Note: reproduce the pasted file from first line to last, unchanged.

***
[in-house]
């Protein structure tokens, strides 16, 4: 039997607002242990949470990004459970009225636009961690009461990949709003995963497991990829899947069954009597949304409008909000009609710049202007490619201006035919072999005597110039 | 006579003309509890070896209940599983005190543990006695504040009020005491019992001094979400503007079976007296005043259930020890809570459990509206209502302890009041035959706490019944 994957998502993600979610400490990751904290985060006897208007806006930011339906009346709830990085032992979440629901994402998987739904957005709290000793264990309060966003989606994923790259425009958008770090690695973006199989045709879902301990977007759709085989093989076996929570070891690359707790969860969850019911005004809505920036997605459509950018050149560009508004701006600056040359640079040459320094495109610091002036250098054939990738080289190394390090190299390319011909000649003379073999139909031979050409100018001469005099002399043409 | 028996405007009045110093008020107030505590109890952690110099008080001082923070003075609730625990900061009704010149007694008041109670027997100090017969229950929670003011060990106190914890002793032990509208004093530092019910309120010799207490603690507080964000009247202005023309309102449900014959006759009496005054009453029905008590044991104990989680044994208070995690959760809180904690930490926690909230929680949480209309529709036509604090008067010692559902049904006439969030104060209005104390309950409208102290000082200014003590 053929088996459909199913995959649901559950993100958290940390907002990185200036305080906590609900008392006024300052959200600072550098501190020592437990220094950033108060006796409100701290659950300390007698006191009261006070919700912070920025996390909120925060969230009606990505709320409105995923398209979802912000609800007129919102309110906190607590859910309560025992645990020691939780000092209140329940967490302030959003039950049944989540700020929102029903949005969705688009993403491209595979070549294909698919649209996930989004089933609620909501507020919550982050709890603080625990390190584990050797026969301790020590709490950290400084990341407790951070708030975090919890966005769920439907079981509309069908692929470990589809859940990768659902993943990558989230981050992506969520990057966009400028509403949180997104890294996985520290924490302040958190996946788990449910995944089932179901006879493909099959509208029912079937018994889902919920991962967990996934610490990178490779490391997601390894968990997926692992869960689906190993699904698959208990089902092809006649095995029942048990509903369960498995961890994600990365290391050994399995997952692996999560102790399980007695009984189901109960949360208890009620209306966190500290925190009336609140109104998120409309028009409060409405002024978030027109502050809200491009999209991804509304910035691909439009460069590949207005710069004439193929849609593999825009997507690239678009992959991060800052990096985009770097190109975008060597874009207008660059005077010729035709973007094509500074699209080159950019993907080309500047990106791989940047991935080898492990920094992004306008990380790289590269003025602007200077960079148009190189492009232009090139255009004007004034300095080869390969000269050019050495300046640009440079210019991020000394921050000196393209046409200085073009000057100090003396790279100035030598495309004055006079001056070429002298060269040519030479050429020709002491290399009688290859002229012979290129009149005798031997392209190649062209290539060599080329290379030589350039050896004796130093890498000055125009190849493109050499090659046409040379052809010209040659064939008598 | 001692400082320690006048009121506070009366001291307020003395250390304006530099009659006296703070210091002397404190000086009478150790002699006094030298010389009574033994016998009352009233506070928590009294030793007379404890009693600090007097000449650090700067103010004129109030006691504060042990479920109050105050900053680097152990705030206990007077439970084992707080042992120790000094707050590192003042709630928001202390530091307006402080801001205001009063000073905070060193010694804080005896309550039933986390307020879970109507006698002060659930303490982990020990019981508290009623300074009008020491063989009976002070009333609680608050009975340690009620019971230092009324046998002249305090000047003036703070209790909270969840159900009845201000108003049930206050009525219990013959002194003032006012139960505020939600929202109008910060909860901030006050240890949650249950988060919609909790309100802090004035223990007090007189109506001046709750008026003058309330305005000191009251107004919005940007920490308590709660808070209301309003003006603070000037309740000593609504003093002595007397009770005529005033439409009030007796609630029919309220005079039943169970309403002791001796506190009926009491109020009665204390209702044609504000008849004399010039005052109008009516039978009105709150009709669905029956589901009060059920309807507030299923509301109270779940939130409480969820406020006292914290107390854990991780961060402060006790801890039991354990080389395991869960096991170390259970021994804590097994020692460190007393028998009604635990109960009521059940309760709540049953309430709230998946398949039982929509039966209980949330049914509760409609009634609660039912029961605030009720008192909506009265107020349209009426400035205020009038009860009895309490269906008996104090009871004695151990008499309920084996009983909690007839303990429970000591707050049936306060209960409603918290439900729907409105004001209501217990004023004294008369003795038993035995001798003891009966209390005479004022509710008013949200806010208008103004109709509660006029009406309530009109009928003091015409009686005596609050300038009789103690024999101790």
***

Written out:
[in-house]
């Protein structure tokens, strides 16, 4: 039997607002242990949470990004459970009225636009961690009461990949709003995963497991990829899947069954009597949304409008909000009609710049202007490619201006035919072999005597110039 | 006579003309509890070896209940599983005190543990006695504040009020005491019992001094979400503007079976007296005043259930020890809570459990509206209502302890009041035959706490019944 994957998502993600979610400490990751904290985060006897208007806006930011339906009346709830990085032992979440629901994402998987739904957005709290000793264990309060966003989606994923790259425009958008770090690695973006199989045709879902301990977007759709085989093989076996929570070891690359707790969860969850019911005004809505920036997605459509950018050149560009508004701006600056040359640079040459320094495109610091002036250098054939990738080289190394390090190299390319011909000649003379073999139909031979050409100018001469005099002399043409 | 028996405007009045110093008020107030505590109890952690110099008080001082923070003075609730625990900061009704010149007694008041109670027997100090017969229950929670003011060990106190914890002793032990509208004093530092019910309120010799207490603690507080964000009247202005023309309102449900014959006759009496005054009453029905008590044991104990989680044994208070995690959760809180904690930490926690909230929680949480209309529709036509604090008067010692559902049904006439969030104060209005104390309950409208102290000082200014003590 053929088996459909199913995959649901559950993100958290940390907002990185200036305080906590609900008392006024300052959200600072550098501190020592437990220094950033108060006796409100701290659950300390007698006191009261006070919700912070920025996390909120925060969230009606990505709320409105995923398209979802912000609800007129919102309110906190607590859910309560025992645990020691939780000092209140329940967490302030959003039950049944989540700020929102029903949005969705688009993403491209595979070549294909698919649209996930989004089933609620909501507020919550982050709890603080625990390190584990050797026969301790020590709490950290400084990341407790951070708030975090919890966005769920439907079981509309069908692929470990589809859940990768659902993943990558989230981050992506969520990057966009400028509403949180997104890294996985520290924490302040958190996946788990449910995944089932179901006879493909099959509208029912079937018994889902919920991962967990996934610490990178490779490391997601390894968990997926692992869960689906190993699904698959208990089902092809006649095995029942048990509903369960498995961890994600990365290391050994399995997952692996999560102790399980007695009984189901109960949360208890009620209306966190500290925190009336609140109104998120409309028009409060409405002024978030027109502050809200491009999209991804509304910035691909439009460069590949207005710069004439193929849609593999825009997507690239678009992959991060800052990096985009770097190109975008060597874009207008660059005077010729035709973007094509500074699209080159950019993907080309500047990106791989940047991935080898492990920094992004306008990380790289590269003025602007200077960079148009190189492009232009090139255009004007004034300095080869390969000269050019050495300046640009440079210019991020000394921050000196393209046409200085073009000057100090003396790279100035030598495309004055006079001056070429002298060269040519030479050429020709002491290399009688290859002229012979290129009149005798031997392209190649062209290539060599080329290379030589350039050896004796130093890498000055125009190849493109050499090659046409040379052809010209040659064939008598 | 001692400082320690006048009121506070009366001291307020003395250390304006530099009659006296703070210091002397404190000086009478150790002699006094030298010389009574033994016998009352009233506070928590009294030793007379404890009693600090007097000449650090700067103010004129109030006691504060042990479920109050105050900053680097152990705030206990007077439970084992707080042992120790000094707050590192003042709630928001202390530091307006402080801001205001009063000073905070060193010694804080005896309550039933986390307020879970109507006698002060659930303490982990020990019981508290009623300074009008020491063989009976002070009333609680608050009975340690009620019971230092009324046998002249305090000047003036703070209790909270969840159900009845201000108003049930206050009525219990013959002194003032006012139960505020939600929202109008910060909860901030006050240890949650249950988060919609909790309100802090004035223990007090007189109506001046709750008026003058309330305005000191009251107004919005940007920490308590709660808070209301309003003006603070000037309740000593609504003093002595007397009770005529005033439409009030007796609630029919309220005079039943169970309403002791001796506190009926009491109020009665204390209702044609504000008849004399010039005052109008009516039978009105709150009709669905029956589901009060059920309807507030299923509301109270779940939130409480969820406020006292914290107390854990991780961060402060006790801890039991354990080389395991869960096991170390259970021994804590097994020692460190007393028998009604635990109960009521059940309760709540049953309430709230998946398949039982929509039966209980949330049914509760409609009634609660039912029961605030009720008192909506009265107020349209009426400035205020009038009860009895309490269906008996104090009871004695151990008499309920084996009983909690007839303990429970000591707050049936306060209960409603918290439900729907409105004001209501217990004023004294008369003795038993035995001798003891009966209390005479004022509710008013949200806010208008103004109709509660006029009406309530009109009928003091015409009686005596609050300038009789103690024999101790």